In the full 4-day poll, taken Tuesday through Friday, Mitt Romney has a statistically insignificant lead of 24% to 22% over Ron Paul, with Rick Santorum third at 15%. However, Selzer also looked at the final 2 days of polling separately, and there Santorum jumps into second place with 21%. She said that all the momentum is with him. By Tuesday, every voter in Iowa will have memorized her numbers and this will only add more to Santorum's momentum. The bottom line is that Romney, Paul, and Santorum are very likely to be in the top three, but any of the six possible orderings is realistic.

Does it matter? Somewhat. If Romney actually comes in first and then wins New Hampshire next week, the race is probably over and Romney is the nominee. If Paul wins, he will certainly continue in the race for a while since he has money, organization, and a very loyal fan base. Unfortunately for him, the fan base does not include the leadership of the Republican Party, most of whom would probably prefer Hillary Clinton as their nominee to Paul. While Paul's views on the economy are tolerable, albeit extreme (abolish the Fed), the racist statements he has made in the past and his position on Israel (abolish it, too) and Iran (not a threat) are anathema to the leadership.

The main thing they are worried about Paul is that if he wins Iowa and comes in a good second in New Hampshire and South Carolina, he might ultimately decide to drop out and run as a Libertarian, as he did in 1988. Such a move would almost certainly cause President Obama to be reelected. Paul is not running for Congress again, so this is his last hurrah and he might decide to go out with a bang, not a whimper. What better way than to reelect Barack Obama to show the Republican Party the consequences of ignoring him and his views? It worked real well for Ralph Nader in 2000, so why not give it a shot? The main concern Paul probably has about a third-party run is the biblical approval of visiting the sins of the fathers unto their sons and grandsons down to the fourth generation. Paul has only one generation to worry about: his son, Rand Paul, the newly elected senator from Kentucky, is not likely to move quickly into the Republican leadership if his father single handedly defeats the Republican nominee.

Santorum is the new Huckabee. Just as Mike Huckabee came out of nowhere to win the Iowa caucuses in 2008, it is possible for Santorum to do the same this year. Again, the Republican establishment does not want him, but for different reasons than with Paul. Santorum is a huge supporter of Israel and checks every conservative box. His problem, like Huckabee's in 2008 is lack of money, lack of organization, and no crossover appeal. If Santorum does win Iowa, or come in a close second, the media will have a new hero and Wednesday half the publications in the country will have headlines like: "Can Santorum Stop Romney?" The answer is: No. The Romney juggernaut is too powerful for an underfunded candidate like Santorum. The fourth quarter fundraising totals have not been released yet, but in the third quarter of 2011, Romney raised $33 million to Santorum's $1 million. The fourth quarter is not likely to be much better for Santorum. He is not likely to do well in New Hampshire because the state's Republicans are more libertarian than conservative although he might have a shot at winning South Carolina if enough of his rivals drop out. But then comes Florida, a big, expensive, state where he won't be able to compete with Romney in the air war.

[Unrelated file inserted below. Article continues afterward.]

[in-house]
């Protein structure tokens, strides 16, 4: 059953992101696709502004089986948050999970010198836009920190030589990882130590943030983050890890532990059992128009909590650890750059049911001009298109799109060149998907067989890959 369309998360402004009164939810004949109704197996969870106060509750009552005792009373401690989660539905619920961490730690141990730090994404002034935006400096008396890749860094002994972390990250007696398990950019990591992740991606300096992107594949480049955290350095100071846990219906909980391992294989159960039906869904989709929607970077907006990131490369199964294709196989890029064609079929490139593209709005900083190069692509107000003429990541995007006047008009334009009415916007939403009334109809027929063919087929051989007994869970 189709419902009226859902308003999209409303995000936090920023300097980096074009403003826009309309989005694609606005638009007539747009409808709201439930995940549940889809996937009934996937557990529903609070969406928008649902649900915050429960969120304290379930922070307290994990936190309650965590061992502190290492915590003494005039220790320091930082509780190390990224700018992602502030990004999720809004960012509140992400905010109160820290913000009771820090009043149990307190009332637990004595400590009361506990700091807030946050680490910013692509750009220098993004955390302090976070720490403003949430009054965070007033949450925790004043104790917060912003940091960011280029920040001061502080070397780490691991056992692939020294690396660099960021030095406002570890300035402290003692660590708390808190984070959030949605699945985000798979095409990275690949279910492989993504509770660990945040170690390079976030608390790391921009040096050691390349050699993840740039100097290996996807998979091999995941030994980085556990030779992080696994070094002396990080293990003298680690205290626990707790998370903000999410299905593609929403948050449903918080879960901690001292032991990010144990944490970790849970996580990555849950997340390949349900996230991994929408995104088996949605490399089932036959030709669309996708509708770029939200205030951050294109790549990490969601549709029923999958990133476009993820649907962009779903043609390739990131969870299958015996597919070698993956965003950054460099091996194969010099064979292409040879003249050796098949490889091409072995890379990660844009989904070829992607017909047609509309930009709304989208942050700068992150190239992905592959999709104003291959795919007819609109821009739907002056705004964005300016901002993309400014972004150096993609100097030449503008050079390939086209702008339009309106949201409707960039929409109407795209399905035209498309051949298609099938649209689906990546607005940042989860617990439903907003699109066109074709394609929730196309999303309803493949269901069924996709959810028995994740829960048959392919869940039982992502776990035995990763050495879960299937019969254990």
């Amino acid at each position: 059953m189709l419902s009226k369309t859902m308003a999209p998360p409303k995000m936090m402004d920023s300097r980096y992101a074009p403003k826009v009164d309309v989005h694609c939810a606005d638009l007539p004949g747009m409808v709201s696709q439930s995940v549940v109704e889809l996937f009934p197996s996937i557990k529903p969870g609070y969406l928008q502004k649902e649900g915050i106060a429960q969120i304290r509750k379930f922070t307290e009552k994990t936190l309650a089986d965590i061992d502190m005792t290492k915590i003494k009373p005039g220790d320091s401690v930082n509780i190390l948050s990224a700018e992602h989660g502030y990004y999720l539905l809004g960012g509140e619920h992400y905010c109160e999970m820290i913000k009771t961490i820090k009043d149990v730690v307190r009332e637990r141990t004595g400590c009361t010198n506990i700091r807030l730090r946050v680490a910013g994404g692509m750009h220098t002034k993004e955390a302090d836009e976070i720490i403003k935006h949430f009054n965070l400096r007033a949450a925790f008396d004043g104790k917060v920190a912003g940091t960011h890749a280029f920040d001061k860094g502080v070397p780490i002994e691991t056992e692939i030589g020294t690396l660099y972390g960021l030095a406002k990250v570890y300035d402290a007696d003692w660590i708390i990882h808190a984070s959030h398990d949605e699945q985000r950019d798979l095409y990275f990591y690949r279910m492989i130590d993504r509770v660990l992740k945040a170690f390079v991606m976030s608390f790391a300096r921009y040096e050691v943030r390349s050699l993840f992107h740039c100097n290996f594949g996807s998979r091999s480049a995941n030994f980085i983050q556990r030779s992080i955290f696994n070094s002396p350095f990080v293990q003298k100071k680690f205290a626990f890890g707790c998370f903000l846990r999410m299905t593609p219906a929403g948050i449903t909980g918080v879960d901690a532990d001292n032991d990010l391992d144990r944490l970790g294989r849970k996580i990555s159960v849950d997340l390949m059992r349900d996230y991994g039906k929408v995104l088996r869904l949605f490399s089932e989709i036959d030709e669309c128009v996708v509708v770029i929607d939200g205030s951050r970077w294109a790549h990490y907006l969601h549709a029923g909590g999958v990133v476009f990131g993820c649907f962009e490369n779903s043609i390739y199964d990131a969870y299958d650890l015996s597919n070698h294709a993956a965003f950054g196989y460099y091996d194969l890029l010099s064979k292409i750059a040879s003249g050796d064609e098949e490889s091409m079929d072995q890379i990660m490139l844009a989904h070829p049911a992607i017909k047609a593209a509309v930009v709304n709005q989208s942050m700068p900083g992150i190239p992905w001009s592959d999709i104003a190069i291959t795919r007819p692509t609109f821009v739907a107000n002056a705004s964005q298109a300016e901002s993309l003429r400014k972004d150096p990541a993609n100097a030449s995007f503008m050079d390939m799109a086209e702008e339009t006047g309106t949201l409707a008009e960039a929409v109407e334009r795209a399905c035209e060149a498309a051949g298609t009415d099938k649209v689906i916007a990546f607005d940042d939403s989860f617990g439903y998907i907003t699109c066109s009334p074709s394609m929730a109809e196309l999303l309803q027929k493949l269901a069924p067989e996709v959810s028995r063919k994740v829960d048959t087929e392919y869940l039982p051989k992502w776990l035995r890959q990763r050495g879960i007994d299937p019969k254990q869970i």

This year has had so many surprises, that another one Tuesday can't be ruled out. The thing to look for is how well Newt Gingrich and Rick Perry do. They alone have enough money and enough organization to wage a long campaign. All they seem to lack are votes.

Similarly, a win by Ron Paul, also possible, would also pretty much ensure that Romney gets the nomination because Paul has little to no chance in South Carolina, Florida, and Nevada (although he might come in second in quirky and somewhat libertarian New Hampshire). Basically, the only candidates with enough money and organization to go the distance are Rick Perry and Newt Gingrich, and if neither can win Iowa, with an electorate consisting of 60% evangelicals, where can they win? It either one loses but finishes reasonably close to the winner, he might get a second chance in South Carolina, but after that, the map favors Romney.

While predictions are always dangerous--especially about the future--here's one for the record: Michele Bachmann will come in last on Tuesday, blame the media for her dismal showing, then drop out to spend more time with her family.

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-- The Votemaster

Previous headlines

Dec16 No Fireworks in Final GOP Debate
Dec11 Romney Offers Perry a $10,000 Bet During Debate
Dec11 Where is Sarah Palin?
Dec11 The 2012 Contest: Whole Foods Clients vs. Cracker Barrel Shoppers
Dec07 Gingrich Way Ahead in Iowa
Dec07 Obama Gives Fiery Speech Attacking the Republicans
Dec07 Pelosi Backtracks on Releasing Dirt
Dec04 Herman Cain Drops Out
Dec04 Gingrich Pulls Away in Iowa
Nov29 Woman Accuses Cain of Long-Running Affair
Nov23 Romney's Extended Family Could be a Problem
Nov23 Republicans Ignore China, Eurocrisis in Debate on Foreign Affairs
Nov19 Newton Defies Gravity
Nov10 Perry Stumbles Badly in Debate
Nov09 Anti-Union Bill Repealed in Ohio
Nov09 Republicans May Take over Virginia State Senate
Nov09 An Egg is Not a Person in Mississippi
Nov06 Romney's Choice
Oct22 Cain First, Romney Real Winner in NV Straw Poll
Oct12 Mitt the Inevitable?
Oct06 Steve Jobs and Politics
Oct06 Palin Will Not Run for President
Sep30 Senate Races 2012